Why if You Just Fake It, You WILL Make It . . .

“Every morning while I’m walking to work, about a block away from the office, I play the “Flawless” by Beyoncé and Nicki Minaj remix. It’s a woman empowerment song that gives me this sense of purpose as I walk into the office. It gives me that boost, because sometimes you do doubt yourself or you feel like, ‘Oh—do I really have it?’ It’s about faking it till you make it. You may not think that you're the best—you might think you're good–but you worry there's always someone who's going to be better. So, walking into a situation and giving yourself that pep talk, saying, ‘Okay, there may be tons of other people that know how to do this better, but you offer your special unique gifts, and just own it.’ Eventually, the more you fake something, the more it's going to just become a natural part of your everyday demeanor ad everyday way of life. And I found that to be super helpful. I read an article about “imposter syndrome” and it hit home because as you grow in your career, you may start thinking that, ‘How did I get here? I'm not really supposed to be here?’ You can almost feel like an ‘imposter’ in your role because you don't have enough confidence in yourself to realize that you're meant to be there. You just have to shake that off and be like, "Okay, maybe in my mind, because of my own self-doubt, I'm an imposter. But to the outside people looking in, I deserve to be here." It’s about channeling what others see in us, even if we don't see it in ourselves.”

Don’t Fear Speaking Your Mind . . .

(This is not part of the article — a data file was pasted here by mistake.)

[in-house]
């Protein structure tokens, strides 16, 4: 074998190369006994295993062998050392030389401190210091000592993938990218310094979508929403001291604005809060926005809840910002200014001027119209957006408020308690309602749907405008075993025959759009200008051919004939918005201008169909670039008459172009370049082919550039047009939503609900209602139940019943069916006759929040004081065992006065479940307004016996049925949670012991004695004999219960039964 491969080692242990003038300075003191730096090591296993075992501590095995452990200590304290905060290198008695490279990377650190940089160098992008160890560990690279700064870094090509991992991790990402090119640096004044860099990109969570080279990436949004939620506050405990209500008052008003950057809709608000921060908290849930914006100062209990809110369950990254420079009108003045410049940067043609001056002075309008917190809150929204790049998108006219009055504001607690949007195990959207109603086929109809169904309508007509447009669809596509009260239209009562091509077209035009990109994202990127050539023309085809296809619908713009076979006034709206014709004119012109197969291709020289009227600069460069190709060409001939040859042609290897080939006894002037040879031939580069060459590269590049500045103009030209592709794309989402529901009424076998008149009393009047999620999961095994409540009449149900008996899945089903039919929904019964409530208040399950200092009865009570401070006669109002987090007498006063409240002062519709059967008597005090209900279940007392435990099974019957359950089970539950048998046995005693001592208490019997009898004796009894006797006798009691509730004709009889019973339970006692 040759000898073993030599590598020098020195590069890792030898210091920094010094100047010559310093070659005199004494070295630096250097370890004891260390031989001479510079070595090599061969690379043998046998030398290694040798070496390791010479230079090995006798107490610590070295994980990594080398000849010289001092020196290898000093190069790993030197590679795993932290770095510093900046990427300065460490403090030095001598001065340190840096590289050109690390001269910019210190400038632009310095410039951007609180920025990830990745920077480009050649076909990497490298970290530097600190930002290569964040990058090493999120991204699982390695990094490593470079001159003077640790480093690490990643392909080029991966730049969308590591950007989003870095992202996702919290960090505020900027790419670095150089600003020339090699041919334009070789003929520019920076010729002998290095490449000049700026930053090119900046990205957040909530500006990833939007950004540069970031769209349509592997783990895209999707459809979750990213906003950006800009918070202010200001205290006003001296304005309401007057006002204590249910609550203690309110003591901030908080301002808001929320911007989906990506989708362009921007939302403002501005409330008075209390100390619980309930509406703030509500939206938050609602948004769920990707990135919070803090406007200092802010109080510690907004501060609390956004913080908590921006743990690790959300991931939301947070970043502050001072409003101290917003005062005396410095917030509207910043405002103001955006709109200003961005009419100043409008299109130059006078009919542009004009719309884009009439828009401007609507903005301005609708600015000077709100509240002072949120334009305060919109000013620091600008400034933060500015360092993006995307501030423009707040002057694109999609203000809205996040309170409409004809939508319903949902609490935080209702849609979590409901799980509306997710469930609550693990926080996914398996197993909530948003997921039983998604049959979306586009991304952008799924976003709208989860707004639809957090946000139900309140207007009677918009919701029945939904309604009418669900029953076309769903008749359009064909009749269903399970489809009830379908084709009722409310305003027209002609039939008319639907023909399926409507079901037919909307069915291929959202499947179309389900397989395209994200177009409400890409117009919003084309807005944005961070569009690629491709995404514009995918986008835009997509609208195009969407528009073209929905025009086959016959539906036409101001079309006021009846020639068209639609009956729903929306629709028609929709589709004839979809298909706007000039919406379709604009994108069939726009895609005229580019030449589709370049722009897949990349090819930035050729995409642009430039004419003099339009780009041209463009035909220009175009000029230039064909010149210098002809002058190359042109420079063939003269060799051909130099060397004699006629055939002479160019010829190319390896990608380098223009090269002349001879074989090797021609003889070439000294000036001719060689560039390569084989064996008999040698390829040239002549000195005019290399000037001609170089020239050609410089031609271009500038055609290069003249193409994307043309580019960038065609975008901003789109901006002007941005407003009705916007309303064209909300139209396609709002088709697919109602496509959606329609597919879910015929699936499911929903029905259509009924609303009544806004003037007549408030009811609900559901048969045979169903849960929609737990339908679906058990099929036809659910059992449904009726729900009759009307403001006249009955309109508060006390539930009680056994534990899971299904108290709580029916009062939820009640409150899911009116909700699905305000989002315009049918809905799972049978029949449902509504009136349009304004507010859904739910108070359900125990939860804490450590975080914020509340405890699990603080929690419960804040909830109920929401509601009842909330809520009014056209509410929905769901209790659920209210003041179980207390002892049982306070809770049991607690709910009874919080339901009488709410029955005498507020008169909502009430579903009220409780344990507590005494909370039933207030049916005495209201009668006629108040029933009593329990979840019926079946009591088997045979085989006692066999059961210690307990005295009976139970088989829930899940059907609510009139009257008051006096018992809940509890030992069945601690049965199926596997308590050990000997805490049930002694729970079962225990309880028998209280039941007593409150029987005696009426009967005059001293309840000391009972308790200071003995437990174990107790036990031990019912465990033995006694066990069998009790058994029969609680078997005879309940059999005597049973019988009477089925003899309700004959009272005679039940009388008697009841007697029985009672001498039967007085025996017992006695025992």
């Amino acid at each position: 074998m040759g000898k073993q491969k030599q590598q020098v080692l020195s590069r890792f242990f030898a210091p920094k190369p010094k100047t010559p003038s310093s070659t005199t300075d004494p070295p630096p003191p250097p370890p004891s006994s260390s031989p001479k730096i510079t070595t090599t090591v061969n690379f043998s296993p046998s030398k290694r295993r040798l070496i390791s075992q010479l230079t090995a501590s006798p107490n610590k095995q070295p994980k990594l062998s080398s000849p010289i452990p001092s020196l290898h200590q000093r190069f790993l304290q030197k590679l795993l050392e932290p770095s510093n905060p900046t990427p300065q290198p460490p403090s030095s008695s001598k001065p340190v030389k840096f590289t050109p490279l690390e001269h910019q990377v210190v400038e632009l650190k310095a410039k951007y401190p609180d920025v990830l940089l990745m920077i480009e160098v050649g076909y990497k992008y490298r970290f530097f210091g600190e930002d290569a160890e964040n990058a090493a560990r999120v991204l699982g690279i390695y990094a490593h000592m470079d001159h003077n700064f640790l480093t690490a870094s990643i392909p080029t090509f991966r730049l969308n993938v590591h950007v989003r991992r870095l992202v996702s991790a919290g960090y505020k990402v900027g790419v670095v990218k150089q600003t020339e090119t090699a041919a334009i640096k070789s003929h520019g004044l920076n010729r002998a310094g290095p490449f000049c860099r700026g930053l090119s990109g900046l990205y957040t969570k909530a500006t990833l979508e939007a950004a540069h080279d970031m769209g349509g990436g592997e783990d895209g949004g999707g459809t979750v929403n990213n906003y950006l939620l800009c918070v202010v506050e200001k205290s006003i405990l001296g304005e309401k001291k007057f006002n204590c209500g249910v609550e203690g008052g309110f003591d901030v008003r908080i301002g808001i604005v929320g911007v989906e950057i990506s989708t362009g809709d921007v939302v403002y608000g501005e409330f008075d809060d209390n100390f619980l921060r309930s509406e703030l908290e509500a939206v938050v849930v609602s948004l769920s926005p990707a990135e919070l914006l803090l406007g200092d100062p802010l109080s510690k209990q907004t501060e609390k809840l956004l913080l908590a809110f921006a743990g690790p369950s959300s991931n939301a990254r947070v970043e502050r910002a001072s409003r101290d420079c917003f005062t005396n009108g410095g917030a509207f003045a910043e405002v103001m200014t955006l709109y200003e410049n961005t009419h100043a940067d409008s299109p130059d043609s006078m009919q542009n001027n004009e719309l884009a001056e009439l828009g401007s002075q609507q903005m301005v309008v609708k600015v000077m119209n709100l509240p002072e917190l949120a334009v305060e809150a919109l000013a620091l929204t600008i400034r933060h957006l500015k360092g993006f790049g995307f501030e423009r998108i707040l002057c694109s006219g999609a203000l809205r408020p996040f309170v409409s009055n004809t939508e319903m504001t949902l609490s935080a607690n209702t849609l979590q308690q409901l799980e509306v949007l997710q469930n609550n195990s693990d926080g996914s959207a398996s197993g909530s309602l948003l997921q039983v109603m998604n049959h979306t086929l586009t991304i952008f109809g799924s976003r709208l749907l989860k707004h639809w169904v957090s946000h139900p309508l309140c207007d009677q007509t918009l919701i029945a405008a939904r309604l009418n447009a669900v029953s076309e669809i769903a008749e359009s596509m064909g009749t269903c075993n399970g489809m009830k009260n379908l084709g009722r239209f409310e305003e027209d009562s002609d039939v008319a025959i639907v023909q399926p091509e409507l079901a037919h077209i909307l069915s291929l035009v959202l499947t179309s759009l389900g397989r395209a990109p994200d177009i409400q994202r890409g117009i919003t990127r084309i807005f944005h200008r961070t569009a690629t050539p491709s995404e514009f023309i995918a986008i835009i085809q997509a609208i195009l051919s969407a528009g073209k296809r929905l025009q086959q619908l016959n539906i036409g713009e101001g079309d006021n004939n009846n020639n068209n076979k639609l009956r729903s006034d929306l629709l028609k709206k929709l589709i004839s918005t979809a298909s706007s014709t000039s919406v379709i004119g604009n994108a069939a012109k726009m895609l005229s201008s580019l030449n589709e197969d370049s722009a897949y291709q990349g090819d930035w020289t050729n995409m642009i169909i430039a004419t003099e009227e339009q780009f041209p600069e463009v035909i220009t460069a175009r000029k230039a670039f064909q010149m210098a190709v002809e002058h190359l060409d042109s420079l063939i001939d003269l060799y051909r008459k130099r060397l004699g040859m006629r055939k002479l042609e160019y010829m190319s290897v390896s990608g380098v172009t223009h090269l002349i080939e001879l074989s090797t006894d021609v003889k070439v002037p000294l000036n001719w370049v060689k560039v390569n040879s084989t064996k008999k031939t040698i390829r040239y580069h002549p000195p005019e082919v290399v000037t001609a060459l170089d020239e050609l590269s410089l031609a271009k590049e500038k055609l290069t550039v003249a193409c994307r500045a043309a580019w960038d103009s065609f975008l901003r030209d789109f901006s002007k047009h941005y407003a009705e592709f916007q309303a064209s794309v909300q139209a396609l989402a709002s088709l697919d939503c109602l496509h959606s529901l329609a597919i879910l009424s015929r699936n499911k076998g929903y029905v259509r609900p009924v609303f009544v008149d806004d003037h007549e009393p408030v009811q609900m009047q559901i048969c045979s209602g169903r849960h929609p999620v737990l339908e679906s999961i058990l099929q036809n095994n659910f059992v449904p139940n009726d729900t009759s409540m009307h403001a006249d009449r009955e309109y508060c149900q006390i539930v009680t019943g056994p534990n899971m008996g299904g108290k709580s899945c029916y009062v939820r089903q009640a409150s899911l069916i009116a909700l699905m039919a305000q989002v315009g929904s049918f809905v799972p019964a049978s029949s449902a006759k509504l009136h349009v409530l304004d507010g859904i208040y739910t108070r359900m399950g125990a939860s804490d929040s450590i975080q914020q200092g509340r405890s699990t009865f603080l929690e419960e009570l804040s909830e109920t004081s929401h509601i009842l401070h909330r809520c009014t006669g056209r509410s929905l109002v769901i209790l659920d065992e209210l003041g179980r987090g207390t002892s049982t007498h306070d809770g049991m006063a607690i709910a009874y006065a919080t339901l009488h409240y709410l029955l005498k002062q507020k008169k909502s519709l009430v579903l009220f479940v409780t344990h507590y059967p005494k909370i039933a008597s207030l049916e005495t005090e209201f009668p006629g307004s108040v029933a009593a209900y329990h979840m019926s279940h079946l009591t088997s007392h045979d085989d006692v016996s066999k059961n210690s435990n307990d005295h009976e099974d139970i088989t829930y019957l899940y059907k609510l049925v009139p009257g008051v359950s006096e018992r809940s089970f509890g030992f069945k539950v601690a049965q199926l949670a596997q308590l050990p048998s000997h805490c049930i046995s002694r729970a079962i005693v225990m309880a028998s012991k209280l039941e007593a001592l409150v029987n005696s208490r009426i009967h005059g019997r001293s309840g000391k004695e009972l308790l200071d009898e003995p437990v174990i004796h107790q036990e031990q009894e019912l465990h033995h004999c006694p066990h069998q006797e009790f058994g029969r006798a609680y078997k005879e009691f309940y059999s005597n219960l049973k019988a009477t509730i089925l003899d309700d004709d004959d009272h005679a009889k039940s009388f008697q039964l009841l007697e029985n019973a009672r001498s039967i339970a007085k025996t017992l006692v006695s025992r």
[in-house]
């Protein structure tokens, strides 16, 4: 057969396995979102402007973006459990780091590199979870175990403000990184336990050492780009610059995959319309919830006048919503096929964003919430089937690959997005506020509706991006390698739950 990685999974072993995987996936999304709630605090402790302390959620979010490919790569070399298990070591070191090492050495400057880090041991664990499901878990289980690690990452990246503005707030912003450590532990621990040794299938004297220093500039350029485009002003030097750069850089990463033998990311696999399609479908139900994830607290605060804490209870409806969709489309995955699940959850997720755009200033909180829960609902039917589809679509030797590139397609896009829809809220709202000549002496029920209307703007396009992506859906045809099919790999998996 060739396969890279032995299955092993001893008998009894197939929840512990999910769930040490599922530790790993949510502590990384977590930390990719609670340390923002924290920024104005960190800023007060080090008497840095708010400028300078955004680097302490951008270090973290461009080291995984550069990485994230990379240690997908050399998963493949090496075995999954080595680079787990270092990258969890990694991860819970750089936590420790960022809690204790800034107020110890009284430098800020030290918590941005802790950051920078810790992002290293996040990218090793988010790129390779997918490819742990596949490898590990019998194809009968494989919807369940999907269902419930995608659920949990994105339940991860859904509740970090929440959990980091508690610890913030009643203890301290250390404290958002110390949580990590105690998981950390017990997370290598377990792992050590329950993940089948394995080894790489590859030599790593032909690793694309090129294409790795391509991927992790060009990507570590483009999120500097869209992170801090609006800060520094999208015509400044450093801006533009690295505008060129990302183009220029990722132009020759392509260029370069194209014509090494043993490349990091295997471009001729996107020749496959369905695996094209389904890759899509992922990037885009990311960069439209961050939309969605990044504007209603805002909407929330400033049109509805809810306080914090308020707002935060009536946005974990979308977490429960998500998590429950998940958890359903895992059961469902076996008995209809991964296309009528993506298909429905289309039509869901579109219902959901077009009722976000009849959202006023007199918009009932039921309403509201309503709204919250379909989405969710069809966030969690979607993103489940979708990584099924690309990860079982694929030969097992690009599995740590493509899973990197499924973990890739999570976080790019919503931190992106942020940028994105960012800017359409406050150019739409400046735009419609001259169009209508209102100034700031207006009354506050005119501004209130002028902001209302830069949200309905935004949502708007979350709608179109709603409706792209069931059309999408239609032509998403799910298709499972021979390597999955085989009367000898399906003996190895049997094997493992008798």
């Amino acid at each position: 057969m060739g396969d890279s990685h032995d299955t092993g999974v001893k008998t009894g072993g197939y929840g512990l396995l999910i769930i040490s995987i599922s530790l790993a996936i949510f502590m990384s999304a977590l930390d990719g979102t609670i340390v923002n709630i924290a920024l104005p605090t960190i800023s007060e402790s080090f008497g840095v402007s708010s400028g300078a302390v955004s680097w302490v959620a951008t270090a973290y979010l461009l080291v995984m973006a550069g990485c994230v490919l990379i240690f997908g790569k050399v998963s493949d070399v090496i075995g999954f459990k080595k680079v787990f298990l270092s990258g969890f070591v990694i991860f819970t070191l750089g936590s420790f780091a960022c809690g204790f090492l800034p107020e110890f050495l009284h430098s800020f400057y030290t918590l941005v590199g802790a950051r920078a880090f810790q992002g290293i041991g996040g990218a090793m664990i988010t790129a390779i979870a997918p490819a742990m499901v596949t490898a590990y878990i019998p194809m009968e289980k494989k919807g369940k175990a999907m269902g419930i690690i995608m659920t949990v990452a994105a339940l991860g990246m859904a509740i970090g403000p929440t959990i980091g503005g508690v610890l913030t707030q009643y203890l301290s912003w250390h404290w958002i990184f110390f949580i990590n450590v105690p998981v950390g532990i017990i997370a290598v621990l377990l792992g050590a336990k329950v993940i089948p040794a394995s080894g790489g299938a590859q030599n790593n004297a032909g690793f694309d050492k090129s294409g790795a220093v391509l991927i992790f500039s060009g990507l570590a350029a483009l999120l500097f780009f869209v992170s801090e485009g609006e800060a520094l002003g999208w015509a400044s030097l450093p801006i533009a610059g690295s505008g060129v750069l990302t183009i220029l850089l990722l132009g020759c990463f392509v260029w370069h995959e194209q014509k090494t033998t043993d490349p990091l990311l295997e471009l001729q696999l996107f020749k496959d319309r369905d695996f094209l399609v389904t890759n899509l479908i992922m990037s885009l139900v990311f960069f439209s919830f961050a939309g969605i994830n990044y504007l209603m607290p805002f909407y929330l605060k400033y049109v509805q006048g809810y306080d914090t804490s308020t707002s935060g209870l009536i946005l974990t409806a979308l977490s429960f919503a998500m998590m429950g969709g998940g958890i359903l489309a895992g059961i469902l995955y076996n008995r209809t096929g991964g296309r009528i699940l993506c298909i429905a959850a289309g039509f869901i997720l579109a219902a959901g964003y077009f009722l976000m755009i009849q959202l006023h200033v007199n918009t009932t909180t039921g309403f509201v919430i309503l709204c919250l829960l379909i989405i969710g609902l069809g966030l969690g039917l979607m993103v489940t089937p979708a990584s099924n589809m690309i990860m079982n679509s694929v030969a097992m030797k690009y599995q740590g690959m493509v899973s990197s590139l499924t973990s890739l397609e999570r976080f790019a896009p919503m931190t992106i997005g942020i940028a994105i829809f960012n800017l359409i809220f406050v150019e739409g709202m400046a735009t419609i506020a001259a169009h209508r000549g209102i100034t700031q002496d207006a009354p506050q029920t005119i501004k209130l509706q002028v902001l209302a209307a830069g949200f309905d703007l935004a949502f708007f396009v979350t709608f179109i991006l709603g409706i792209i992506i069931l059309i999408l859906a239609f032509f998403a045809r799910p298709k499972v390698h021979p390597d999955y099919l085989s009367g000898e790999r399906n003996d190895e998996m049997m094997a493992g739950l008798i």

“I would say one of my greatest strengths is not following the pack. I’m more of a leader than a follower. It does make me unique, because as a minority and a woman working in corporate America, we sometimes tend to just want to fit in with the crowd, and not rock the boat too much. You don't want to be singled out. But I was raised by really strong-willed parents who taught me to stand up for myself and not go with the crowd but go with what's right. So, in both my personal life and my professional life, I try to embody that. I do think that makes me unique, because sometimes others ‘agree to be agreeable’ so they can get ahead. It’s a lot easier, especially for men from what I've seen, to be a little bit more combative, as that seems more appropriate for that gender. But for women, and especially women of color, when you're too combative on a topic you might feel strongly about, you sometimes get put into this box of being too outspoken or having too many opinions which can isolate you from really getting ahead in your career. I try not to let that deter me. I really do try my best to always speak my mind in the most professional way—but I speak my mind when I think things can be done better, and I speak my mind when I feel like something is wrong and a certain situation isn’t being handled in the best way. Even in high school, I found myself always sticking up for the kid who was being bullied—because of the way my parents raised me. I really truly hope that I never lose that, because it's something I do think makes me stand apart from a lot of people that I've been around, and I love that quality about myself.”